A rather subtle move occurred this week concerning the Atlanta Braves' future.
The move in question is the signing of 18 year old prospect Edward Salcedo of the Dominican Republic.
Salcedo, by trade is a shortstop and is touted as being one of the better international prospects in the game. When one watches this video , one can see Salcedo possesses a fluid and level swing capable of power.
Now is the perfect time to sign a prospect such as Salcedo. Third baseman Chipper Jones is in the home stretch of his career, with three years to go on his new contract. Chipper himself stated if he cannot produce or be better than his performance from last year, he would go ahead and retire sooner rather than later.
Bobby Cox is due to retire this year and Chipper will be gone within a few years. When Chipper retires he will be the last person to walk away from the storied Braves of the '90s and early 2000s. It will be an end of an era and there will be big shoes to fill on that side of the diamond.
The Braves are not panicking and Salcedo may be that person to fill the void. Salcedo hails from the Caribbean, along with others on the Braves who are rising young talent. Needless to say the future of the Braves will contain a Caribbean flavor.
One of these players is Yunel Escobar.
The Cuban native is the Braves most dynamic young position player. Last year, he batted .299 with 76 RBI and 14 HR. He was clutch as well, batting .375 with runners in scoring position. Escobar also made some defensive plays which appeared to defy gravity.
Last year, Escobar lost his cool at times but he is working on it, with the second half of the year being quieter than the first. The Braves need to keep him because he's a talented young player who's got heart.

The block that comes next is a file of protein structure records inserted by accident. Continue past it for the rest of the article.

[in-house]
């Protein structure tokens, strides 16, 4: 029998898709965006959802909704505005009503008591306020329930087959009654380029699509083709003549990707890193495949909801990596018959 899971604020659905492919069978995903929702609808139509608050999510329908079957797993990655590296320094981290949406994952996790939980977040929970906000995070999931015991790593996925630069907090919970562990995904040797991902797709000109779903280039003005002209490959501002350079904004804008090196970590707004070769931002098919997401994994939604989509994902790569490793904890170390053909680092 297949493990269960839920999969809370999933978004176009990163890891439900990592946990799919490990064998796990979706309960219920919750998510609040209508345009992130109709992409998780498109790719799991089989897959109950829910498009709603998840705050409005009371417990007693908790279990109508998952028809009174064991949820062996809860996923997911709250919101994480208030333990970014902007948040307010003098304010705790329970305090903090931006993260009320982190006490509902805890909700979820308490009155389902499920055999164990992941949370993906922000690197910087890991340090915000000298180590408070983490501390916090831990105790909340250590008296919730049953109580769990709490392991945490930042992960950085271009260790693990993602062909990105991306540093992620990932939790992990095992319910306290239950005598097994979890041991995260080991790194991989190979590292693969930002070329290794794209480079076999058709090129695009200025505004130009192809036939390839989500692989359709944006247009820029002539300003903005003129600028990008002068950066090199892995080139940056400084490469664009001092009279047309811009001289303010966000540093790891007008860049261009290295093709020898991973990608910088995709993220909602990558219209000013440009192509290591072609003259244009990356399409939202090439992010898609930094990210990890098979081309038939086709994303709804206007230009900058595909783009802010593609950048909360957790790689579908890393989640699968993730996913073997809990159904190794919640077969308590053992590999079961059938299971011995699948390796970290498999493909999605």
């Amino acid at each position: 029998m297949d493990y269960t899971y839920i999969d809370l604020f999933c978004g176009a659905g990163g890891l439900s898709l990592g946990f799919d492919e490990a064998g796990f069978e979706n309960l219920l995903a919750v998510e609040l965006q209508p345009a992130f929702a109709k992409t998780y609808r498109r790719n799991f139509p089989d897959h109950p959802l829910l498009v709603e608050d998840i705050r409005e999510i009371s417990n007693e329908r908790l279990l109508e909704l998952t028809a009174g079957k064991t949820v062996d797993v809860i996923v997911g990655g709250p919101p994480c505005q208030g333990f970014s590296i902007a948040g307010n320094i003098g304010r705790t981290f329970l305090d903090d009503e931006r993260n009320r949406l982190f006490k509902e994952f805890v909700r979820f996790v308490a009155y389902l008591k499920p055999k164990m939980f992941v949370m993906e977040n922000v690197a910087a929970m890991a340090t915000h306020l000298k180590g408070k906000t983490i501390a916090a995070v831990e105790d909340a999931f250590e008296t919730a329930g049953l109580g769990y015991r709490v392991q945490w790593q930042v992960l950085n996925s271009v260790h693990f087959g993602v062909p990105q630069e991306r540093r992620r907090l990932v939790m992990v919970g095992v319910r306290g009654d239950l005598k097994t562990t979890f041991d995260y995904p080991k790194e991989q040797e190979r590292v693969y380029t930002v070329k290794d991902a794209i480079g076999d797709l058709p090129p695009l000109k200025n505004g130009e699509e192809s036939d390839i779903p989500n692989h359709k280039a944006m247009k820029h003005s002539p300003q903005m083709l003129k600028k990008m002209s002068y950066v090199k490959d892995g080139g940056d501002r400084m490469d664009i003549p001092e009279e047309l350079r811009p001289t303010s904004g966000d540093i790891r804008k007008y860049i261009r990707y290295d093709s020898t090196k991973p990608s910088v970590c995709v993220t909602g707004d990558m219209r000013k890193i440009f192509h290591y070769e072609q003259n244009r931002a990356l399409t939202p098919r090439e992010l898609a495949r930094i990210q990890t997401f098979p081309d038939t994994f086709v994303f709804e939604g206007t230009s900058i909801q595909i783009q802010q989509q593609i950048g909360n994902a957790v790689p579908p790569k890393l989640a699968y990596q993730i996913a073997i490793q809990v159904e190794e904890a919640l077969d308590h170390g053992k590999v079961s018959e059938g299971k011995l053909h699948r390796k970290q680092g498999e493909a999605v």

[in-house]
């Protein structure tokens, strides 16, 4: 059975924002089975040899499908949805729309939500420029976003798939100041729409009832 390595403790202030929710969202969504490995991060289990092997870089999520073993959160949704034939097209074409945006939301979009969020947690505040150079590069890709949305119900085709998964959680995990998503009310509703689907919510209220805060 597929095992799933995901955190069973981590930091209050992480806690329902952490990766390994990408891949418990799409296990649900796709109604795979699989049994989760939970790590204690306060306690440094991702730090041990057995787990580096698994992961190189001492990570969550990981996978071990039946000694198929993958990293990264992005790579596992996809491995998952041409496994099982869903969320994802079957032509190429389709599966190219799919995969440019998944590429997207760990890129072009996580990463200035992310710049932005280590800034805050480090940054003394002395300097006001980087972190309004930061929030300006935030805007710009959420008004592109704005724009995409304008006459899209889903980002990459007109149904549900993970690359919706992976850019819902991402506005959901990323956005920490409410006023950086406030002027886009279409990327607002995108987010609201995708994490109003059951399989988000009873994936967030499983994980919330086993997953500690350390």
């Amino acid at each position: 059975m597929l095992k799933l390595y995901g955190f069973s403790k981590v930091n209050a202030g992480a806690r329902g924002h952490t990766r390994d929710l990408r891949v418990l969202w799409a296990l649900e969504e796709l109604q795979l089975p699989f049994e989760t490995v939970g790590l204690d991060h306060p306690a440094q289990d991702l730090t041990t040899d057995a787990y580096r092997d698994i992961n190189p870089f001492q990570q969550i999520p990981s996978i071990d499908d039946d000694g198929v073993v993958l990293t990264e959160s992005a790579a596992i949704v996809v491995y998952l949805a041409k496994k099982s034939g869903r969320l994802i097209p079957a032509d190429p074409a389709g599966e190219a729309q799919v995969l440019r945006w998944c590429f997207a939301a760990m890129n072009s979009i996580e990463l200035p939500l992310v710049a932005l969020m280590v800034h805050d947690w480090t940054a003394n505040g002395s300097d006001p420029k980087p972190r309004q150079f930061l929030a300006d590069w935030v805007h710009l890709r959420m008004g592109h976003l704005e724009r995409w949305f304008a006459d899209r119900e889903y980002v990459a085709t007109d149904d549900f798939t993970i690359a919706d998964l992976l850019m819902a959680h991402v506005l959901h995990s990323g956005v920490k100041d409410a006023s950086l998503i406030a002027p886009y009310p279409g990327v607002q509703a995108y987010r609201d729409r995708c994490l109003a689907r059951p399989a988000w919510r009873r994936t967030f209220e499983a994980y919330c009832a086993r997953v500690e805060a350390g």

Escobar could replace Chipper at third and he definitely maintains an arm to do so. In all likelihood, Salcedo would be the better bet because Escobar's defensive ability is almost second to none in the entire league.
Martin Prado is also a player from the area. The Venezuelan had a breakout year last season and he anchors the nucleus of the defense. Prado and Escobar are a modern day Latin American equivalent of Mark Lemke and Jeff Blauser. Prado can hold his own at second and can hit doubles like a machine.
Last but certainly not least, is right-handed hurler Jair Jurrjens. The Curacao native is one of the best pitchers in the National League and last year he back up this claim by posting a 2.60 ERA, 152 strikeouts, and logged 215 innings. On the mound, Jurrjens never really loses his stuff and is quickly becoming the future ace of the staff.
A few years ago, people couldn't imagine the Braves without Chipper. Now that the light at the end of the tunnel can be seen, not everything is all gloom and doom.
Players such as Escobar, Prado, Jurrjens, and Salcedo if and when he makes it to the bigs, are ushering a new era of Braves baseball.
For this group of players the sky is now the limit.
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